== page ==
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The University of Southampton
Southampton Law School

Guiding national policy on the regulation of health ethics

Members of the Southampton Law School’s centre for Health Ethics and Law (HEAL) have made a significant contribution to improving the way in which ethical issues in health, such as assisted suicide and organ donation, are addressed in the UK and further afield.

Their specialist research and expertise has informed several Department of Health consultations and policy documents, as well as the strategies of key regulatory organisations. Their recommendations have influenced professional guidelines for clinicians and lawyers, defining and underpinning good practice to protect and benefit patients and service users. Increased understanding of ethical issues in health among the wider public has been promoted through high-profile media coverage.

Research challenge

Major legal cases and ethical issues in health policy that can set important precedents attract widespread interest from clinical professionals, managers and members of the public alike. Such topics include assisted dying, organ donation, public health, donor conception, surrogacy, elective ventilation and many more.

HEAL was established at the Law School in 2005 by Professor Jonathan Montgomery and Dr Caroline Jones as an interdisciplinary research network to explore the nature of law, its processes of production and impact on society through examining specific examples in health care and ethics. They were later joined by Professor Hazel Biggs, Dr John Coggon, Dr Remigius Nwabueze, Dr David Gurnham, and most recently by Dr A. M. Viens and Dr Natasha Hammond-Browning.

HEAL draws together more than 70 members from academia and local health care services to discuss issues at seminars and workshops, and to co-ordinate responses to public consultations.


The underlying principles behind the formation of HEAL were outlined in Professor Montgomery’s textbook Health Care Law , which for the first time examined how the law in England and Wales governed the full spectrum of health care, not merely medical ethics.

It contended that sociological and political factors need to be considered alongside ethical arguments, arguing that health care law is an area in which analysis of the institutional context and governance structures is as important as substantive bioethical questions.

This work was described by the Journal of Medical Ethics as ‘some of the most important and interesting legal analysis of medical law as a discipline’.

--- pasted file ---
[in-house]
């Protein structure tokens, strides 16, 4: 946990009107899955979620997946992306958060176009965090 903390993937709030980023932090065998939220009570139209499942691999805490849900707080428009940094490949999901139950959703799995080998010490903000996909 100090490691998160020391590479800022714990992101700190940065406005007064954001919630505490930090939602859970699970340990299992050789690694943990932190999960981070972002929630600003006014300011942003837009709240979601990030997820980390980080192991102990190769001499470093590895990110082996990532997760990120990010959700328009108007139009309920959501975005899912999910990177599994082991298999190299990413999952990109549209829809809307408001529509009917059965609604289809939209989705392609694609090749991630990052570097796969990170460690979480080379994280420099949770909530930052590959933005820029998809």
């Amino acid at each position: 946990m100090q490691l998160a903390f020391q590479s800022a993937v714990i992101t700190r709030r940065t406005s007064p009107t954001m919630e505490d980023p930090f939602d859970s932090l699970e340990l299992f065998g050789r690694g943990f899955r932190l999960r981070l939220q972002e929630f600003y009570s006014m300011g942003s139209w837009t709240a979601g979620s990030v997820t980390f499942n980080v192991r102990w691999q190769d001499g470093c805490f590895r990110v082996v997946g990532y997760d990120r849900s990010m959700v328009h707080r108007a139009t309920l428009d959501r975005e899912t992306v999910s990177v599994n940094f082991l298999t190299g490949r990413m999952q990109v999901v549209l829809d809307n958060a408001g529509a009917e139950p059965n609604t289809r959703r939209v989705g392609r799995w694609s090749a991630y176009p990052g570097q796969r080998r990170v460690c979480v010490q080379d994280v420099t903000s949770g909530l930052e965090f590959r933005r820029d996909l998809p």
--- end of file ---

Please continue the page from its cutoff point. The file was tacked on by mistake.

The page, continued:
Our solution

Members of HEAL are known for their experience and track record in research.

Professor Montgomery’s work in bioethics resulted in appointments to chair the Human Genetics Commission, Nuffield Council on Bioethics and Health Research Authority. He has also held board level roles in NHS organisations.

Professor Biggs drew on her research to work with the General Medical Council on its policy on treatment and care towards the end of life, the most significant UK guidance on this area.

Dr Jones' empirical research on donor conception and its implications for family law led to her being invited to give evidence to the Nuffield Council on Bioethics Working Parties on Donor Conception and Mitochondrial DNA disorders.

Dr Coggon’s work led to his serving as a consultant in the development of European-wide professional guidance issued by the European Society of Cardiology.

HEAL’s responses to public consultations are often quoted in the subsequent reports. In one example, the Nuffield Council on Bioethics cited HEAL’s contribution in its Consultation Report on Human Bodies: donation for medicine and research , noting ‘the demand for female egg donation is potentially limitless’.

The research centre hosted Robert Francis QC within a month of the publication of his high-profile report on the serious NHS failures in Mid-Staffordshire. A public discussion chaired by Professor Montgomery and held in conjunction with the law firm Hickman Rose and the Law School’s Centre for Law, Ethics and Globalisation attracted hundreds of academics, students, NHS managers and people from the wider health community.

Our impact

Well known among professionals in the fields of health policy, law and ethics, HEAL members enthusiastically promote rigorous and informed public debate. The centre’s blog and twitter feed cover current issues, often drawing on each individual’s research. Academics are open to media enquiries and have given interviews to BBC Radio 4’s Today programme, Radio Five Live, Sky and BBC News as well as local television and radio.

In other events, Professor Biggs took part in a public debate on euthanasia at the Brighton Dome, Professor Montgomery gave a public lecture at Portsmouth Cathedral on how faith groups could respond to the changing architecture of governance in bioethics and Dr Coggon gave a public lecture at McGill University, Canada, on public health ethics.

Internal news stories

The NHS in crisis? Legal aspects of the Mid-Staffs inquiry into needless deaths - 7 April 2013

External news stories

Professor Biggs is a regular contributor to radio news broadcasts, BBC and commercial national and local radio stations, and Sky Radio News, and is also a regular participant in radio phone-in discussions of topical issues in medical law and medical ethics.

She has given television interviews on aspects of medical law and medical ethics, for example see the news stories on Baby MB, drugs trials, a kidney offered for sale on eBay, and the Clifford Ayling Report.

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